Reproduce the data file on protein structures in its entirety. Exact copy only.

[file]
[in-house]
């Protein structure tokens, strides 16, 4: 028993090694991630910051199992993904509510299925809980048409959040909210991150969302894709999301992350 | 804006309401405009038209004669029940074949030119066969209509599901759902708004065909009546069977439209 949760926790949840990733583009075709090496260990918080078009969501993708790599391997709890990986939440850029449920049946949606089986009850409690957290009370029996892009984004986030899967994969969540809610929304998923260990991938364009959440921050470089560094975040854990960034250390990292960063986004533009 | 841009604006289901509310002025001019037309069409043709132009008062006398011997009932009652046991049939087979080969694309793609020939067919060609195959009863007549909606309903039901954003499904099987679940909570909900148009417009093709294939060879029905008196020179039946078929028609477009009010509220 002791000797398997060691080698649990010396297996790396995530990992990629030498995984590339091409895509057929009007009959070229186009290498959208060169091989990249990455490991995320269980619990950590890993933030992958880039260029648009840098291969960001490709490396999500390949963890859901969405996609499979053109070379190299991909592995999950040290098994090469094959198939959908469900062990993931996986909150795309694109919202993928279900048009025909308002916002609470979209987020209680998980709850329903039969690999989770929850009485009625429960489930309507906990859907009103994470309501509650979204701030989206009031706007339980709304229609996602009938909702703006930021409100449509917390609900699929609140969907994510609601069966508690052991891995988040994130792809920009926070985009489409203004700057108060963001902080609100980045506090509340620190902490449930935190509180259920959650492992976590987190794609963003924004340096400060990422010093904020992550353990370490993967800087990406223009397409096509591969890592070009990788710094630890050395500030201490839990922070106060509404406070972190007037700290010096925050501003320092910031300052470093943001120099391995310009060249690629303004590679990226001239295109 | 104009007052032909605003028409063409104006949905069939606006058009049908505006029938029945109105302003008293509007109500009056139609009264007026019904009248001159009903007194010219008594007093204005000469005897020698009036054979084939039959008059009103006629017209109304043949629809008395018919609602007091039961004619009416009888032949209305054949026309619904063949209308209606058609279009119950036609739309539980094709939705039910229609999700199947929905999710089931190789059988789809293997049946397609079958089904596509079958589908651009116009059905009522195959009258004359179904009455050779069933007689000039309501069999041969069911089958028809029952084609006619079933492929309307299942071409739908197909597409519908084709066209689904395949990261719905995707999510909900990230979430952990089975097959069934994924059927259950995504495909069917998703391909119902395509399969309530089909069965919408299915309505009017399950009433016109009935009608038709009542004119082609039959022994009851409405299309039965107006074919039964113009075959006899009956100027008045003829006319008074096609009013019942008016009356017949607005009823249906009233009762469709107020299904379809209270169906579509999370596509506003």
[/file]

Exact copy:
[in-house]
């Protein structure tokens, strides 16, 4: 028993090694991630910051199992993904509510299925809980048409959040909210991150969302894709999301992350 | 804006309401405009038209004669029940074949030119066969209509599901759902708004065909009546069977439209 949760926790949840990733583009075709090496260990918080078009969501993708790599391997709890990986939440850029449920049946949606089986009850409690957290009370029996892009984004986030899967994969969540809610929304998923260990991938364009959440921050470089560094975040854990960034250390990292960063986004533009 | 841009604006289901509310002025001019037309069409043709132009008062006398011997009932009652046991049939087979080969694309793609020939067919060609195959009863007549909606309903039901954003499904099987679940909570909900148009417009093709294939060879029905008196020179039946078929028609477009009010509220 002791000797398997060691080698649990010396297996790396995530990992990629030498995984590339091409895509057929009007009959070229186009290498959208060169091989990249990455490991995320269980619990950590890993933030992958880039260029648009840098291969960001490709490396999500390949963890859901969405996609499979053109070379190299991909592995999950040290098994090469094959198939959908469900062990993931996986909150795309694109919202993928279900048009025909308002916002609470979209987020209680998980709850329903039969690999989770929850009485009625429960489930309507906990859907009103994470309501509650979204701030989206009031706007339980709304229609996602009938909702703006930021409100449509917390609900699929609140969907994510609601069966508690052991891995988040994130792809920009926070985009489409203004700057108060963001902080609100980045506090509340620190902490449930935190509180259920959650492992976590987190794609963003924004340096400060990422010093904020992550353990370490993967800087990406223009397409096509591969890592070009990788710094630890050395500030201490839990922070106060509404406070972190007037700290010096925050501003320092910031300052470093943001120099391995310009060249690629303004590679990226001239295109 | 104009007052032909605003028409063409104006949905069939606006058009049908505006029938029945109105302003008293509007109500009056139609009264007026019904009248001159009903007194010219008594007093204005000469005897020698009036054979084939039959008059009103006629017209109304043949629809008395018919609602007091039961004619009416009888032949209305054949026309619904063949209308209606058609279009119950036609739309539980094709939705039910229609999700199947929905999710089931190789059988789809293997049946397609079958089904596509079958589908651009116009059905009522195959009258004359179904009455050779069933007689000039309501069999041969069911089958028809029952084609006619079933492929309307299942071409739908197909597409519908084709066209689904395949990261719905995707999510909900990230979430952990089975097959069934994924059927259950995504495909069917998703391909119902395509399969309530089909069965919408299915309505009017399950009433016109009935009608038709009542004119082609039959022994009851409405299309039965107006074919039964113009075959006899009956100027008045003829006319008074096609009013019942008016009356017949607005009823249906009233009762469709107020299904379809209270169906579509999370596509506003």